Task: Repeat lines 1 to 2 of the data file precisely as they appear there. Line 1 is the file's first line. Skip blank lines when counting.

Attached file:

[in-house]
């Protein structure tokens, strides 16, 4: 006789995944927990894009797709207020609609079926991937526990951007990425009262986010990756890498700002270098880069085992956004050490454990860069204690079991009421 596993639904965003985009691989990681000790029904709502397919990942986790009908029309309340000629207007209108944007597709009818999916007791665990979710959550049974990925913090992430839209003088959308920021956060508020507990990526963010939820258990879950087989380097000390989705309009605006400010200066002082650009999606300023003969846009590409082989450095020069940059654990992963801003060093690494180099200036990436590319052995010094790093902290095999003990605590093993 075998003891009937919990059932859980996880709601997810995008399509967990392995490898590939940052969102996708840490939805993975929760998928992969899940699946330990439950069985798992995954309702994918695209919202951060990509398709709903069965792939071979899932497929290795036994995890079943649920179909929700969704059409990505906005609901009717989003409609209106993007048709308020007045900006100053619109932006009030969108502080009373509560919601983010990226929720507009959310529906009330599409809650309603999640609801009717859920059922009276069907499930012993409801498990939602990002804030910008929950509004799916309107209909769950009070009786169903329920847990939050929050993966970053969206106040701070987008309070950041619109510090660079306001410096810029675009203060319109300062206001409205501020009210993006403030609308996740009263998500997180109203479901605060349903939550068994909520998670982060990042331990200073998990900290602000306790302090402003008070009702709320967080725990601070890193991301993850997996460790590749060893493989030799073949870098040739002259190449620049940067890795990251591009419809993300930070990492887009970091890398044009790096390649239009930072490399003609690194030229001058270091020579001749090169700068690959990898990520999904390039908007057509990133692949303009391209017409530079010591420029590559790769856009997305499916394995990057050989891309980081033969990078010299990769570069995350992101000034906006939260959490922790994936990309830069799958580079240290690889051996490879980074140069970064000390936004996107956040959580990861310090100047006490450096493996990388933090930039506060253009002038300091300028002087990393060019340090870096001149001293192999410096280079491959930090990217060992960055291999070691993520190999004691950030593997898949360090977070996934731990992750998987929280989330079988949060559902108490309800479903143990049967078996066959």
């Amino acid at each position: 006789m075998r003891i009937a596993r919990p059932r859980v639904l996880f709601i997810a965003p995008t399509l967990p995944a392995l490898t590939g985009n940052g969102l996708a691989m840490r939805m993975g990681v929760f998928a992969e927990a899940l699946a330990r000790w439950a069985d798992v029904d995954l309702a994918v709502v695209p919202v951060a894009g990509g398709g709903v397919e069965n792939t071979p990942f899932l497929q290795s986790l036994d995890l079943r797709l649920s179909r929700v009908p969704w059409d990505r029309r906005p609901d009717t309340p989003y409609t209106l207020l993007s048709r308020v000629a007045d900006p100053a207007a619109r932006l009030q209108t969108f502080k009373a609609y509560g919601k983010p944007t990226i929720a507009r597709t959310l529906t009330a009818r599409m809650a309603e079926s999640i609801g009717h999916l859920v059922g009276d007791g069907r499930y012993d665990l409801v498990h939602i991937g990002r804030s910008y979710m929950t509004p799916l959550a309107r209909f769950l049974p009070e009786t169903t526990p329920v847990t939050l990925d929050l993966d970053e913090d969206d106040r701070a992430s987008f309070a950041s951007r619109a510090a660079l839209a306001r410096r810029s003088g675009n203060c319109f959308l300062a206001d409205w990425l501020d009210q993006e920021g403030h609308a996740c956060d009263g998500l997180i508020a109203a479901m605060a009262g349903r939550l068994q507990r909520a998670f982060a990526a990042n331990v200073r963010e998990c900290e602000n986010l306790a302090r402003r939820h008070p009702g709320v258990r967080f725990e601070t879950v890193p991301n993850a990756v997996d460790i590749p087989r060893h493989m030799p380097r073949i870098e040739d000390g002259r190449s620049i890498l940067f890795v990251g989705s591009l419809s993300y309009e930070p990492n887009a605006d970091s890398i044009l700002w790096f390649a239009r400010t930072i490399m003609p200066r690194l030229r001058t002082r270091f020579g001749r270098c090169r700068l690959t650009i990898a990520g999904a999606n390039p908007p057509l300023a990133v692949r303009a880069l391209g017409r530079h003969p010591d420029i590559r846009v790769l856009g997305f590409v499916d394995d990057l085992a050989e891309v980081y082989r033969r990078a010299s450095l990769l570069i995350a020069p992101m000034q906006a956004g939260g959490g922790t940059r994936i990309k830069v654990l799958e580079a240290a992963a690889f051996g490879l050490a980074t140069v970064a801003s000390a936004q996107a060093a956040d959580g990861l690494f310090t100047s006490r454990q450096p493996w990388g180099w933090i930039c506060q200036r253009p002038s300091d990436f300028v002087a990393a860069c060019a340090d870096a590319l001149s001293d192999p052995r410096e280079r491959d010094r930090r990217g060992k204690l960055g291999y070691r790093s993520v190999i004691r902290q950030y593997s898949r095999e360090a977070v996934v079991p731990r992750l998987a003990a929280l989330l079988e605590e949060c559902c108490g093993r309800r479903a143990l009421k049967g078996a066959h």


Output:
[in-house]
């Protein structure tokens, strides 16, 4: 006789995944927990894009797709207020609609079926991937526990951007990425009262986010990756890498700002270098880069085992956004050490454990860069204690079991009421 596993639904965003985009691989990681000790029904709502397919990942986790009908029309309340000629207007209108944007597709009818999916007791665990979710959550049974990925913090992430839209003088959308920021956060508020507990990526963010939820258990879950087989380097000390989705309009605006400010200066002082650009999606300023003969846009590409082989450095020069940059654990992963801003060093690494180099200036990436590319052995010094790093902290095999003990605590093993 075998003891009937919990059932859980996880709601997810995008399509967990392995490898590939940052969102996708840490939805993975929760998928992969899940699946330990439950069985798992995954309702994918695209919202951060990509398709709903069965792939071979899932497929290795036994995890079943649920179909929700969704059409990505906005609901009717989003409609209106993007048709308020007045900006100053619109932006009030969108502080009373509560919601983010990226929720507009959310529906009330599409809650309603999640609801009717859920059922009276069907499930012993409801498990939602990002804030910008929950509004799916309107209909769950009070009786169903329920847990939050929050993966970053969206106040701070987008309070950041619109510090660079306001410096810029675009203060319109300062206001409205501020009210993006403030609308996740009263998500997180109203479901605060349903939550068994909520998670982060990042331990200073998990900290602000306790302090402003008070009702709320967080725990601070890193991301993850997996460790590749060893493989030799073949870098040739002259190449620049940067890795990251591009419809993300930070990492887009970091890398044009790096390649239009930072490399003609690194030229001058270091020579001749090169700068690959990898990520999904390039908007057509990133692949303009391209017409530079010591420029590559790769856009997305499916394995990057050989891309980081033969990078010299990769570069995350992101000034906006939260959490922790994936990309830069799958580079240290690889051996490879980074140069970064000390936004996107956040959580990861310090100047006490450096493996990388933090930039506060253009002038300091300028002087990393060019340090870096001149001293192999410096280079491959930090990217060992960055291999070691993520190999004691950030593997898949360090977070996934731990992750998987929280989330079988949060559902108490309800479903143990049967078996066959």